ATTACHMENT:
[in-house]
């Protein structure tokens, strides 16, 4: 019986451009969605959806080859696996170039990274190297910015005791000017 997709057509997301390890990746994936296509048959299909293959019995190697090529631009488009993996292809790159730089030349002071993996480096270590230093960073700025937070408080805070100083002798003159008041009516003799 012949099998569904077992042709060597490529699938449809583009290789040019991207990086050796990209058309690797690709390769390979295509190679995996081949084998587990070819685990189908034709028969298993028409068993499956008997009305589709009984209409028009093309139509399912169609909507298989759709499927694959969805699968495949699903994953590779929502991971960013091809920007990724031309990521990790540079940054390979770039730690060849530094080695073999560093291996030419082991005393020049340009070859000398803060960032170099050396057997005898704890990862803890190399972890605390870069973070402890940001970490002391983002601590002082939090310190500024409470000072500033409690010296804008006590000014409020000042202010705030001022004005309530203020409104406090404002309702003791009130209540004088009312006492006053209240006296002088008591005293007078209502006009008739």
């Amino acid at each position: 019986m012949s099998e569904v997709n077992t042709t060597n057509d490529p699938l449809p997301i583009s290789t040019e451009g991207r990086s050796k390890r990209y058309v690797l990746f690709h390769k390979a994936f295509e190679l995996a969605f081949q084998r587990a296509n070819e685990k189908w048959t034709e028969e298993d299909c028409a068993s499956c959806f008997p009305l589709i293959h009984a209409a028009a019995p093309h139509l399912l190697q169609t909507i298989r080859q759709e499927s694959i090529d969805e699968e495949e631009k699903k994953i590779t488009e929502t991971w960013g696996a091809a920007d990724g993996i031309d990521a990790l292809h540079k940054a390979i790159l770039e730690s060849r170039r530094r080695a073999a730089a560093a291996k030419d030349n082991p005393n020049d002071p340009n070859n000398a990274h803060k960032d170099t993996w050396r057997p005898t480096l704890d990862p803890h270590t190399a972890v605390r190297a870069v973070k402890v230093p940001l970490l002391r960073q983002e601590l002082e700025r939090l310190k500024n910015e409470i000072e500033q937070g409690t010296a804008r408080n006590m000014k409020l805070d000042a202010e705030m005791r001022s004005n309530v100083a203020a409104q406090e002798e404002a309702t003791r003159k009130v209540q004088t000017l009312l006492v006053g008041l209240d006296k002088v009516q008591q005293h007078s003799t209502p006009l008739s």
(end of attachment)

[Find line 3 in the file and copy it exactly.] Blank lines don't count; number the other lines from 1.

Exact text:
């Amino acid at each position: 019986m012949s099998e569904v997709n077992t042709t060597n057509d490529p699938l449809p997301i583009s290789t040019e451009g991207r990086s050796k390890r990209y058309v690797l990746f690709h390769k390979a994936f295509e190679l995996a969605f081949q084998r587990a296509n070819e685990k189908w048959t034709e028969e298993d299909c028409a068993s499956c959806f008997p009305l589709i293959h009984a209409a028009a019995p093309h139509l399912l190697q169609t909507i298989r080859q759709e499927s694959i090529d969805e699968e495949e631009k699903k994953i590779t488009e929502t991971w960013g696996a091809a920007d990724g993996i031309d990521a990790l292809h540079k940054a390979i790159l770039e730690s060849r170039r530094r080695a073999a730089a560093a291996k030419d030349n082991p005393n020049d002071p340009n070859n000398a990274h803060k960032d170099t993996w050396r057997p005898t480096l704890d990862p803890h270590t190399a972890v605390r190297a870069v973070k402890v230093p940001l970490l002391r960073q983002e601590l002082e700025r939090l310190k500024n910015e409470i000072e500033q937070g409690t010296a804008r408080n006590m000014k409020l805070d000042a202010e705030m005791r001022s004005n309530v100083a203020a409104q406090e002798e404002a309702t003791r003159k009130v209540q004088t000017l009312l006492v006053g008041l209240d006296k002088v009516q008591q005293h007078s003799t209502p006009l008739s």